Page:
Interview with The Offsetter

James Cave, of the Offsetter, interviewed us about Moon Collective and our recent art show at BoxJelly. We are appreciative for the opportunity to share a few words about our company. The full article can be found here.

The show is the product of Moon Collective, a mysterious brand who has landed into town as if from a tractor beam in a cornfield, and the spotlight is following them around. When our Instagram feed, which is normally full of the latest in San Lorenzo bikini fashions, started filling with pictures of people wearing black t-shirts with the word “MOON” emblazoned across the chest like this: “M <o> <o> N” — we were intrigued. Then there were Moon hats on the heads of basically everyone in Chinatown, and it was like we’d learned a new word that suddenly everybody was saying.

It turns out Moon Collective is not extra terrestrial, but the product of Ben King, a recent San Francisco ex-pat and, with his Moon Collective team, the the official art curator for The Box Jelly in Kakaako. Here are questions we asked King, mixed with images from Psychedelic Research Team, which is on view through August.

JC: What is Moon Collective-Are you a clothing brand or art curator, & what brought you to Honolulu?

BK: Moon Collective is a clothing brand inspired by skateboarding, design, folklore, earth and space. Our aesthetic is simple and clean. Our name is derived from our neighbor, the Moon. It has such an importance on us humans, the tides, and the growth of all living things. It’s our guiding light in the dark. Yet on the other hand, the moon is something that we often neglect and forget. It’s something we notice in the evening sky but don’t pay much homage too. In essence, the name Moon is about the concept of balance.

At the time of my move, I was burnt out from my job, the daily routine, and living in a cold city. The idea of living in Hawaii had always been a dream of mine. Simultaneously, Moon Collective had just began and I seemed more in love working on that than my day job. I felt moving here would offer me a different perspective and inspiration that could help me develop the company. It only seemed right to follow what I had always longed for. I sold many of my possessions, quit my job, and moved to Honolulu.

Scott Cooper

What do you hope to achieve in Honolulu/what does success mean for you?

During my stay, I want to learn everything I can about this land and culture. I want to make friends, start cool projects and do things I wouldn’t be able to do in the mainland. Success to me is making a living doing what you love. Nonetheless, creating a positive force and awareness around changing the environment is also something intertwined with anything I create or do.

What does Honolulu's art/creative scene need that Moon Collective can provide?

Honolulu has a strong creative community. This is something I return to the mainland proudly sharing. Most of our best collaborations have been with local friends and artists here. I hope that Moon Collective can work towards bringing these artists together and providing them an outlet to display their artwork and vision. I enjoy supporting people who want to follow their dreams or at least try to. I haven’t mastered anything yet but I will try my  best.

Kamran Samimi

How many people are involved in Moon?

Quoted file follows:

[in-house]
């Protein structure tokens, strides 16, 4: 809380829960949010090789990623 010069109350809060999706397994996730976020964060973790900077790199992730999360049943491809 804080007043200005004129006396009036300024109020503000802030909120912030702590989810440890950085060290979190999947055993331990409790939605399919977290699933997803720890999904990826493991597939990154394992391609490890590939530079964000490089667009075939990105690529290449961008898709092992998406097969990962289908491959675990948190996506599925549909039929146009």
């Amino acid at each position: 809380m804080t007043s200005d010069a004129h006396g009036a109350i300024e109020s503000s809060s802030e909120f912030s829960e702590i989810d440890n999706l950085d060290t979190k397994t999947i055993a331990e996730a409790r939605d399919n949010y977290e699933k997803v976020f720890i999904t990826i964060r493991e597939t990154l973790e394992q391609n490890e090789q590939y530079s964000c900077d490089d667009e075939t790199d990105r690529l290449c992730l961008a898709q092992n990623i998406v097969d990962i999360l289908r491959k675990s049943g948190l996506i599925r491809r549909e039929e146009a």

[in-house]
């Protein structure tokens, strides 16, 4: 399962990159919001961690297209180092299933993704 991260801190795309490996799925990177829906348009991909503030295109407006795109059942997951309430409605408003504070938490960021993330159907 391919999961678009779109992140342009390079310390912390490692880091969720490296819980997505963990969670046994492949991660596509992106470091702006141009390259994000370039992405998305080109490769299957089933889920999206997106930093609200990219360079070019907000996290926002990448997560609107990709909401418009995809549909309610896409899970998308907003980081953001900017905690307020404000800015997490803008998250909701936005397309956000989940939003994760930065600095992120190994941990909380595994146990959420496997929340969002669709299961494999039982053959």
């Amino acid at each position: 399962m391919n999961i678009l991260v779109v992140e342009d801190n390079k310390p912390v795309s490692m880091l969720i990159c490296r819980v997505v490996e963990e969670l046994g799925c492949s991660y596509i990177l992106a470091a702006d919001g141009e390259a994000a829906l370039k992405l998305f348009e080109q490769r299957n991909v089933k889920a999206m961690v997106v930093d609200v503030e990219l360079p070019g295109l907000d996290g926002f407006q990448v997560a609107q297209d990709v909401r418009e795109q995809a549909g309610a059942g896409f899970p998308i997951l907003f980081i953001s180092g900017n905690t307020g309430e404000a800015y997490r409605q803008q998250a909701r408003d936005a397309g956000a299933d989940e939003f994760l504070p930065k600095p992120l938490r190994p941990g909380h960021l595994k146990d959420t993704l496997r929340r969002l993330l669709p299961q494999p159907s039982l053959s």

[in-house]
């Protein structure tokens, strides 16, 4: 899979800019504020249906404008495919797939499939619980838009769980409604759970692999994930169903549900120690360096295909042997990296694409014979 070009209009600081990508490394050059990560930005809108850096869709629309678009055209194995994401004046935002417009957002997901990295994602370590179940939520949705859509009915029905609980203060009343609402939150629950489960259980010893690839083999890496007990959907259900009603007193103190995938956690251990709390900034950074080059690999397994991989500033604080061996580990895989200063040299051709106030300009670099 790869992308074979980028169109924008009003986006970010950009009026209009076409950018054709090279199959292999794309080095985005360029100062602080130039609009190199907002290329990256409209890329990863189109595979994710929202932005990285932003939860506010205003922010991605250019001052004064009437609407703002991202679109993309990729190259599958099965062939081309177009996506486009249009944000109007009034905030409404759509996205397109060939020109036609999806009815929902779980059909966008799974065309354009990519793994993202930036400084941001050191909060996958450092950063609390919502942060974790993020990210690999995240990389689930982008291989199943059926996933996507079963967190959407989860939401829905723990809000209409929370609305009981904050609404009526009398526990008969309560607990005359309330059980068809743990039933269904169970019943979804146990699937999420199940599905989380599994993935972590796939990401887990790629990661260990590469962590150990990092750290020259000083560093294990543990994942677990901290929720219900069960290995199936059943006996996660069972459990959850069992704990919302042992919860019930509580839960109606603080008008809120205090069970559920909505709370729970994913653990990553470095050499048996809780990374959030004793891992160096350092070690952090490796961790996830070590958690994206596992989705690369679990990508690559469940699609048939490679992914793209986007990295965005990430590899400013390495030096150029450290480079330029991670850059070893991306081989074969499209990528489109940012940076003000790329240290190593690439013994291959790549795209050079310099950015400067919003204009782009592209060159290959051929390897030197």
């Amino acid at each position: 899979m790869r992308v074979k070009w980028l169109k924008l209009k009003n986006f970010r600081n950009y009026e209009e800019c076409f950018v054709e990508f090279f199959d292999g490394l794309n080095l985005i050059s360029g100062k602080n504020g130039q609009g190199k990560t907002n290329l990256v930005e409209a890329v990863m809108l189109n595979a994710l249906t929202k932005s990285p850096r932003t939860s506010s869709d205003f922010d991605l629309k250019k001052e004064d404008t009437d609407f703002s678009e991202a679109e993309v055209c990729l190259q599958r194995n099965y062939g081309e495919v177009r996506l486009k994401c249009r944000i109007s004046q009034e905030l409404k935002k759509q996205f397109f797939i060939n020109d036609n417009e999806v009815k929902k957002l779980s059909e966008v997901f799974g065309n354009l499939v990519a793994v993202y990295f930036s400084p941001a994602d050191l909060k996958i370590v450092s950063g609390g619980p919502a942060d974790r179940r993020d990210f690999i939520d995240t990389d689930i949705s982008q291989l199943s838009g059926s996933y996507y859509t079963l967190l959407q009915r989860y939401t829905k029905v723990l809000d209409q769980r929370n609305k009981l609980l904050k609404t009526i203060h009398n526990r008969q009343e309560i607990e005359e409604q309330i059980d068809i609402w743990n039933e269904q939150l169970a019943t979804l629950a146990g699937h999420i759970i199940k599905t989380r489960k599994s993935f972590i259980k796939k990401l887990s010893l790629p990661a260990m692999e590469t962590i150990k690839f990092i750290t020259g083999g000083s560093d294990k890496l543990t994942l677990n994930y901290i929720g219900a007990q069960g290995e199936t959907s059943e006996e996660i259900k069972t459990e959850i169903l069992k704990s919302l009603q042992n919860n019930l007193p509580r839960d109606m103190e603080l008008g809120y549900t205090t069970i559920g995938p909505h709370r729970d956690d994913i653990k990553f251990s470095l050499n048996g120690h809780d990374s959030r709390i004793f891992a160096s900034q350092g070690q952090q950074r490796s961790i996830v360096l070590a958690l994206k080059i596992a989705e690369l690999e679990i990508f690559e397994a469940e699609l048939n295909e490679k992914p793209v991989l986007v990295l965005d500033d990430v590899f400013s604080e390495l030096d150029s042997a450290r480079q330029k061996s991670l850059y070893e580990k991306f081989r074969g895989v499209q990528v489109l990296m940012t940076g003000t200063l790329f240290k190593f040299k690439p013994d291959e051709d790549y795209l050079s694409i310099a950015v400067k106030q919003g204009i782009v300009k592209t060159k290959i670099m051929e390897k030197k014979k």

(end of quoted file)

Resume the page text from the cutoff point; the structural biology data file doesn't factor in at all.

Moon Collective consists of a very small hardworking team. Everyone involved is kind-hearted and has a specific skill which they excel at. I will forever be grateful for their dedication and their belief that Moon Collective will evolve into something great.

Chelsea Wong

What is your art/curation background?

Upon graduation, I began an art collective with a friend of mine from Hawaii called PAL, Poor Artist League. We wanted to show and sell reasonably priced art work from talented friends in San Francisco. In the beginning, we curated shows in our apartment living room and all throughout our bedrooms. We cleared out all the furniture and hung massive group shows. Eventually, we found places to do pop up gallery shows. We always had fun because we worked hard and pushed friends to make art.

Melanie Tjoeng

What are your hopes as art curator for Box Jelly? What are some things you're thinking about where art is concerned in that space?

Box Jelly is a rad co-working space where all types of businesses and creatives come to work during the day. I hope to continue to curate awesome art shows and bring attention to this wonderful space. It would be nice to see young creatives working here side by side and also potentially showing here as well. I think only good can come from artists gathering together to work. For now, the general idea is organize themed group shows with half the artist from mainland/aboard and the other half from Hawaii. Once I settle in, I would like to do more solo shows and installations.

Why do a group show, versus a more selective show with 3 or 4 artists? 

I decided to do a bigger group show in order to display the vast styles and mediums of artists. I also wanted to draw in a crowd to get people excited about young artists and low brow art.

Neilson Ishida

What is the idea behind the psychedelic show?

Psychedelic Research Team is a phrase I use to describe our Moon Collective team. The most direct explanation is experimenting with psychedelics in order to achieve a certain degree of enlightenment or manifestation of the mind. For me, I see psychedelic research as spending time alone in nature away from technology and the everyday noise. Time to reflect and become whole again. I wanted the artists to create their own definition of psychedelic research either through their own process or final piece.

Matt Honda

Shawna Huang

Andi Charuk